I feel "sorry" for boomers who had relatively small incomes, and thus were unable to save much. For many boomers, i.e. the ones with lots of "disposable" income, I have less empathy...
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Old 07-24-2011, 07:08 PM   #15
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I'm starting to suspect I'm the only one who thinks this whole generational-lumping idea is not very useful. "Are GenXers different from Boomers?" "Who got the better deal, who will be bitter?" There have always been folks in every generation who trusted government, and those who didn't. There have always been those who grew up in "fortunate circumstances" and those who didn't. A "GenXer" who grows up in the ghetto has a lot more in common with a "Boomer" who grew up in the ghetto than with a fellow "GenXer" whose mom and dad are neurosurgeons.
Seems to me that generational "bins" and racial "bins" are not very useful. Socioeconomic levels and maybe a rural/urban distinction is far more telling. And even there--individual variation within the group is so wide and important that we're better off talking about people, attitudes, and behaviors than referring to people by their "tags."
I'd make a crummy sociologist.
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Old 07-24-2011, 07:28 PM   #16
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I must be an Gen Xer...


Or just someone who has a clear understanding of the realities of life....
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Old 07-24-2011, 11:53 PM   #17
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Seems to me that generational "bins" and racial "bins" are not very useful.
They are extremely useful to hack writers, who comprise at least 95% of journalists.

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Old 07-25-2011, 05:30 AM   #18
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There have always been folks in every generation who trusted government, and those who didn't. There have always been those who grew up in "fortunate circumstances" and those who didn't. A "GenXer" who grows up in the ghetto has a lot more in common with a "Boomer" who grew up in the ghetto than with a fellow "GenXer" whose mom and dad are neurosurgeons.
Fully agree (from a boomer who never had a "silver spoon" growing up..)

What pi**es me off is when I'm lumped with all the "typical" boomer's of the 60's by those much younger. That's like saying that my parents were "the greatest generation" (they weren’t)...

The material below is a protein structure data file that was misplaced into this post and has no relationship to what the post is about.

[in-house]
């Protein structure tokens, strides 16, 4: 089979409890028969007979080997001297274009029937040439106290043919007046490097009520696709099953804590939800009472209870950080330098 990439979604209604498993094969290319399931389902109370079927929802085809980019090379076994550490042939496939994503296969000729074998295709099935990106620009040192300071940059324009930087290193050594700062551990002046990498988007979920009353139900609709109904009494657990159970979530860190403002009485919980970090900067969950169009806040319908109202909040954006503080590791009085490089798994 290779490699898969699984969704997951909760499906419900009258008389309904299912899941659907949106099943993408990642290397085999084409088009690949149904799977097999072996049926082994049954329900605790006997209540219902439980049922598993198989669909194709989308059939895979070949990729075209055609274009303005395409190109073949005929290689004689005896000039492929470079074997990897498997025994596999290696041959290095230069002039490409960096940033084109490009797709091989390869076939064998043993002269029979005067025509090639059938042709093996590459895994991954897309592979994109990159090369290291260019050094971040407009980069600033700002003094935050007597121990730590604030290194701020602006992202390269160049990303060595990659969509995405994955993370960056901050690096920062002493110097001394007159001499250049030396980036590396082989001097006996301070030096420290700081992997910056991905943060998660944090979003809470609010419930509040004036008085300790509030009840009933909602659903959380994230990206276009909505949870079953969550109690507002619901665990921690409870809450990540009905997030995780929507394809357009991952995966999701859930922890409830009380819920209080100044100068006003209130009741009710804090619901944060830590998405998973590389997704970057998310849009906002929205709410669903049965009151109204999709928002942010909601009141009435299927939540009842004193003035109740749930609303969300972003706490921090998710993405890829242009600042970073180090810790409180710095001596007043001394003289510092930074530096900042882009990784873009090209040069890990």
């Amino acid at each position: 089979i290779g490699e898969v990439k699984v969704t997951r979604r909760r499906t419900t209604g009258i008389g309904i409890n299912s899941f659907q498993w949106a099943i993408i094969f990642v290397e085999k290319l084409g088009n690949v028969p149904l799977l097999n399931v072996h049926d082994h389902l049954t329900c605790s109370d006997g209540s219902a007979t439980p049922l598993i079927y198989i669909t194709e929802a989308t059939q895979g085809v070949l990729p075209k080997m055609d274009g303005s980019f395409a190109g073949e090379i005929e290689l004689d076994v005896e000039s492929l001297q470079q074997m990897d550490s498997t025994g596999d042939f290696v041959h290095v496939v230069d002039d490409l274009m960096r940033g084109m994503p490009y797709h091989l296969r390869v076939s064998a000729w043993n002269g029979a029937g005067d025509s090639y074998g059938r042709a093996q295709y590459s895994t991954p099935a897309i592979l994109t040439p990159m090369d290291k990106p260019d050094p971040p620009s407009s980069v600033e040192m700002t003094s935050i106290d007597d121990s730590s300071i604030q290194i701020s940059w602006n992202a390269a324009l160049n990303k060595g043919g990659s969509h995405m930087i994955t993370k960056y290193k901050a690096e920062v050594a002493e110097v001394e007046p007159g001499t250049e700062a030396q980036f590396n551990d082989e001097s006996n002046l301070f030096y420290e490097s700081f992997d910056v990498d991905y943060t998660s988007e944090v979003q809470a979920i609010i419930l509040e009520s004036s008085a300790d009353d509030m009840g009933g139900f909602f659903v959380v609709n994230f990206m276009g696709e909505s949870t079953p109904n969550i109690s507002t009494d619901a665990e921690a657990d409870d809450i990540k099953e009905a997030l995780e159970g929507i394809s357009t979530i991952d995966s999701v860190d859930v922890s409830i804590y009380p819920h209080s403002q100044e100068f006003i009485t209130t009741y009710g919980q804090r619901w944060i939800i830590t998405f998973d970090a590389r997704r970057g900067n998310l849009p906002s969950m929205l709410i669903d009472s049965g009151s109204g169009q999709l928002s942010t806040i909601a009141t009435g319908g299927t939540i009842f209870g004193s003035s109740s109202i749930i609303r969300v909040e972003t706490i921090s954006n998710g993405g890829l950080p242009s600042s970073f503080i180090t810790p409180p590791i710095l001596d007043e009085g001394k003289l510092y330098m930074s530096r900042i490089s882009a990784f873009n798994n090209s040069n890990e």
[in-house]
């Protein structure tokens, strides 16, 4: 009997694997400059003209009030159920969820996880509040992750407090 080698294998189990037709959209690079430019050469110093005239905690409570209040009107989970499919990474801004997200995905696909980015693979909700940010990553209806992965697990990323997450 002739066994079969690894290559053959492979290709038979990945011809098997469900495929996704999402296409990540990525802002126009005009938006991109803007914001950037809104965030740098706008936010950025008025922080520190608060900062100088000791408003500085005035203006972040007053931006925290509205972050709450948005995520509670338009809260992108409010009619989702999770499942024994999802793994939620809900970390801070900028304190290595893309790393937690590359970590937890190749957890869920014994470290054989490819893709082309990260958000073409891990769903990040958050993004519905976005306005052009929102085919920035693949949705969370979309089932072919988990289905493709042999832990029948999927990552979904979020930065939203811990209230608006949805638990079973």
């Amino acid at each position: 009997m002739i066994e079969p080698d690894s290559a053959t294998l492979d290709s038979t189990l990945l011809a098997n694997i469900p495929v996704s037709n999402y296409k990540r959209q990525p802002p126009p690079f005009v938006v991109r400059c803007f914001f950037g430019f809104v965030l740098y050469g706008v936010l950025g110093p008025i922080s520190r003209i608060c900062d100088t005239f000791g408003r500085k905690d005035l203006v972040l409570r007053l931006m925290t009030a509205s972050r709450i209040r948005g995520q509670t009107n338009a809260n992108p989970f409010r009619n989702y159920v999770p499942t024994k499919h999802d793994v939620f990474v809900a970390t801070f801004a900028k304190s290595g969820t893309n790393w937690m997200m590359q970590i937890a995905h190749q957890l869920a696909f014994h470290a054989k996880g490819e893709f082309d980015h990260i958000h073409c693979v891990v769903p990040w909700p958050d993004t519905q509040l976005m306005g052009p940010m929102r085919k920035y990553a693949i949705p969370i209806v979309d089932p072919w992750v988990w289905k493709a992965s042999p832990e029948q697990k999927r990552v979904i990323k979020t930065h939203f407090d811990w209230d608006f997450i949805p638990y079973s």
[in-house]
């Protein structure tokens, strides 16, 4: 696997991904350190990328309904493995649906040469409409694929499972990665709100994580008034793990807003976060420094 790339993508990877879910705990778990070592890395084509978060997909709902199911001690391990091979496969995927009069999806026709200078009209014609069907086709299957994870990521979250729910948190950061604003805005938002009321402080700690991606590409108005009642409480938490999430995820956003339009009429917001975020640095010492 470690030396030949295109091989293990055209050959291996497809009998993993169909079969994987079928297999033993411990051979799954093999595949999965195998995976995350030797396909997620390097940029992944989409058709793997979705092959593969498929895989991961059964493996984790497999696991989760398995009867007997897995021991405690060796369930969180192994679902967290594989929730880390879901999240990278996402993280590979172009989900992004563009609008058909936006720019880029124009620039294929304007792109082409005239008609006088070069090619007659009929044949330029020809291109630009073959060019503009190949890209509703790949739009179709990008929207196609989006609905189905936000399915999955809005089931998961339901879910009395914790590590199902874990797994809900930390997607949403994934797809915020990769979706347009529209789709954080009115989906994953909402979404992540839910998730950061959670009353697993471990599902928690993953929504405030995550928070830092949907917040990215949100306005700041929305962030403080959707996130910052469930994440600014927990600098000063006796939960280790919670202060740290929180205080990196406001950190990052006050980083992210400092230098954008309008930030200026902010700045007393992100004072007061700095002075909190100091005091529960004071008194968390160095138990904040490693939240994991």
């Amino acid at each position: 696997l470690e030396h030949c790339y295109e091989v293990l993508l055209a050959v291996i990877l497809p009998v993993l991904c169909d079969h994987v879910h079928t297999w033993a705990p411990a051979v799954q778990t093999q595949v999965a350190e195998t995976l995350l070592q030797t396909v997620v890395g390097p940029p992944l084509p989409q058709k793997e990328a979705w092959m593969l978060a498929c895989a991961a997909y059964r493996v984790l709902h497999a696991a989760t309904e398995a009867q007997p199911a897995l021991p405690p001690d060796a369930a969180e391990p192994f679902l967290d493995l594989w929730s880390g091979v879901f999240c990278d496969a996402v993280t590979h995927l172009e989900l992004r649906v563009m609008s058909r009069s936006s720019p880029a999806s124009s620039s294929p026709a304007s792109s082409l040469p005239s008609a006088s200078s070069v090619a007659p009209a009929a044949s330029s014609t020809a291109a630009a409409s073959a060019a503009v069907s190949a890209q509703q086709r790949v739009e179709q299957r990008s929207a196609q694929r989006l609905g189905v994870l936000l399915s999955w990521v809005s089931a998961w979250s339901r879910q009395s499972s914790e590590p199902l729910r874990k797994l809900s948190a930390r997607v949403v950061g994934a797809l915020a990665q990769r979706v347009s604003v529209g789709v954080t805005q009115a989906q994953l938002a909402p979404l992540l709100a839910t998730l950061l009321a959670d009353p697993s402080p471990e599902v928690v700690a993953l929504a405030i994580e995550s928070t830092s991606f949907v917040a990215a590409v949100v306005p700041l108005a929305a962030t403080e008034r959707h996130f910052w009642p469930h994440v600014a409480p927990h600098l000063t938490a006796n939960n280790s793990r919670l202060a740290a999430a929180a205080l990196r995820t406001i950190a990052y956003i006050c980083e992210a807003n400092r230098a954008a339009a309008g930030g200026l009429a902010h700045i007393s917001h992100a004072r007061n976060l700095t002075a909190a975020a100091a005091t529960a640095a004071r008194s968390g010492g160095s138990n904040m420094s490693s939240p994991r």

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Old 07-25-2011, 06:09 AM   #19
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I'm starting to suspect I'm the only one who thinks this whole generational-lumping idea is not very useful....

No... it is a generalization.

If we want to generalize... there are 3 catogories with 2 subcategories each that cuts across generations:

  1. Rich
    1. Blew all the money and in trouble
    2. Still Rich
  2. Solidly Middle Class (with decent earnings)
    1. Saved and invested (either them or their company) and they will be ok
    2. Did not save or invest (or enough)... they are in trouble and will lower their standard of living
  3. Low wage earner or poor... either way, they will be under a strict budget with a low standard of living.
    1. May have been dilligent and lucky and saved a little... maybe
    2. Living off of SS... maybe.


If there is a generational thing with boomers.... it might be this:

Lesson learned for the middle class... don't p!ss away your money! However, I know too many gen x and gen y middle class people that do not LBYM. So I doubt it!
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Old 07-25-2011, 06:23 AM   #20
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I know an old woman in her 80's... husband died in his early 40's (she was the about same age) Her husband did not have a high paying job. He may have had some life insurance from his company... but doing the math... he died back in the 70's... so it would not be much. Since company based life insurance is typically based on a multiple of one's earnings.

Somehow, she managed to get a job (relatively low paying), raise 3 kids, and pay off a house (which she still lives in).

She is in her mid 80's and is living off SS and still has a small nest egg of about $30k.

She worries about money of course... especially unexpected bills (like home repairs) and mainly her cost for prescription drugs (which may have changed a little now that medicare has some coverage... and I guess the doughnut hole may be gone now).


When I consider her situation and how she persevered... I tend to not feel too sorry for some higher paid middle class schmucks that scr3wed themselves.

They blew their money along the way and did not save for rainy days or retirement... I have little sympathy!!! Since they did not smooth their consumption along the way... they will have to balance the account in retirement. Sure it will be a sad story.... but of their own making! Some may say they lost their job in their 50's during this meltdown. Well many of us did too... but we managed it to make it our decision by LBYM, saving, investing, and working toward that goal instead of consuming every last penny!

That may sound harsh... there may be a few exceptions... but the vast majority of them did it to themselves!